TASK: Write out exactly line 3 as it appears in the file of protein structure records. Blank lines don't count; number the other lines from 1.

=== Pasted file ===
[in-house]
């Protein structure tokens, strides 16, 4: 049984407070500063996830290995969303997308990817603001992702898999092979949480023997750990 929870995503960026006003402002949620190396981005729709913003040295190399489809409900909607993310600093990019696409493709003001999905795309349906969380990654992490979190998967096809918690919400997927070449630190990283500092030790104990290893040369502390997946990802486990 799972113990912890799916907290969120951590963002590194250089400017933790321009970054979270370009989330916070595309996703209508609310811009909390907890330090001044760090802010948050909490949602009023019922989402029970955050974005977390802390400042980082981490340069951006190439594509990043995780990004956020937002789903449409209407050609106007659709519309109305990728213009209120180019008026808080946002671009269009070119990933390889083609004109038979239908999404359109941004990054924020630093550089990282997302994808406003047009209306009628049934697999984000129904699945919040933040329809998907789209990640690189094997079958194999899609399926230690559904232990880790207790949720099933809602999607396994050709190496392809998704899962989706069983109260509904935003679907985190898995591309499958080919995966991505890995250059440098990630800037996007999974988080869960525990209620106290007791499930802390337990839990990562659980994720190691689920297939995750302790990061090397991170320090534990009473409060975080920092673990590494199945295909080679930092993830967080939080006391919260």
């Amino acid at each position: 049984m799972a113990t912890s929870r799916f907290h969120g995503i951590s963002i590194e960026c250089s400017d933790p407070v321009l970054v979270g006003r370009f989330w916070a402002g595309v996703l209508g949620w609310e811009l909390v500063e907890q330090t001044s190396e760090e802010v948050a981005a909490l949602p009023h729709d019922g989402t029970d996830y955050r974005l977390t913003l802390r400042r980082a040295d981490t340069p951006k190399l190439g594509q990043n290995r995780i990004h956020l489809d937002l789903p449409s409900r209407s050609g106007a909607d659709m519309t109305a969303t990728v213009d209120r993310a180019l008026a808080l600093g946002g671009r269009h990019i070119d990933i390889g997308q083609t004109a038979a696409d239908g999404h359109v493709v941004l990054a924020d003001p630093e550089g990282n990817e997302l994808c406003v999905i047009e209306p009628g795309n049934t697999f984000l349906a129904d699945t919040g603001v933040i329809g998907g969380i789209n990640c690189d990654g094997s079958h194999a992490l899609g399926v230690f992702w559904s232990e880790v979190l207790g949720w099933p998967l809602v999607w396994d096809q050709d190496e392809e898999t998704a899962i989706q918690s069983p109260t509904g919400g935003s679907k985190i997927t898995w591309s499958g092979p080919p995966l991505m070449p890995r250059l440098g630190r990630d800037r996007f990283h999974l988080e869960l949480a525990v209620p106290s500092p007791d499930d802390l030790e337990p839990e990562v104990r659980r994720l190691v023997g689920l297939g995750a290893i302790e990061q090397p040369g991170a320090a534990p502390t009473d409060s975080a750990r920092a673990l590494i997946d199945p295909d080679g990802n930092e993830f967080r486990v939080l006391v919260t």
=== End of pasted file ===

């Amino acid at each position: 049984m799972a113990t912890s929870r799916f907290h969120g995503i951590s963002i590194e960026c250089s400017d933790p407070v321009l970054v979270g006003r370009f989330w916070a402002g595309v996703l209508g949620w609310e811009l909390v500063e907890q330090t001044s190396e760090e802010v948050a981005a909490l949602p009023h729709d019922g989402t029970d996830y955050r974005l977390t913003l802390r400042r980082a040295d981490t340069p951006k190399l190439g594509q990043n290995r995780i990004h956020l489809d937002l789903p449409s409900r209407s050609g106007a909607d659709m519309t109305a969303t990728v213009d209120r993310a180019l008026a808080l600093g946002g671009r269009h990019i070119d990933i390889g997308q083609t004109a038979a696409d239908g999404h359109v493709v941004l990054a924020d003001p630093e550089g990282n990817e997302l994808c406003v999905i047009e209306p009628g795309n049934t697999f984000l349906a129904d699945t919040g603001v933040i329809g998907g969380i789209n990640c690189d990654g094997s079958h194999a992490l899609g399926v230690f992702w559904s232990e880790v979190l207790g949720w099933p998967l809602v999607w396994d096809q050709d190496e392809e898999t998704a899962i989706q918690s069983p109260t509904g919400g935003s679907k985190i997927t898995w591309s499958g092979p080919p995966l991505m070449p890995r250059l440098g630190r990630d800037r996007f990283h999974l988080e869960l949480a525990v209620p106290s500092p007791d499930d802390l030790e337990p839990e990562v104990r659980r994720l190691v023997g689920l297939g995750a290893i302790e990061q090397p040369g991170a320090a534990p502390t009473d409060s975080a750990r920092a673990l590494i997946d199945p295909d080679g990802n930092e993830f967080r486990v939080l006391v919260t």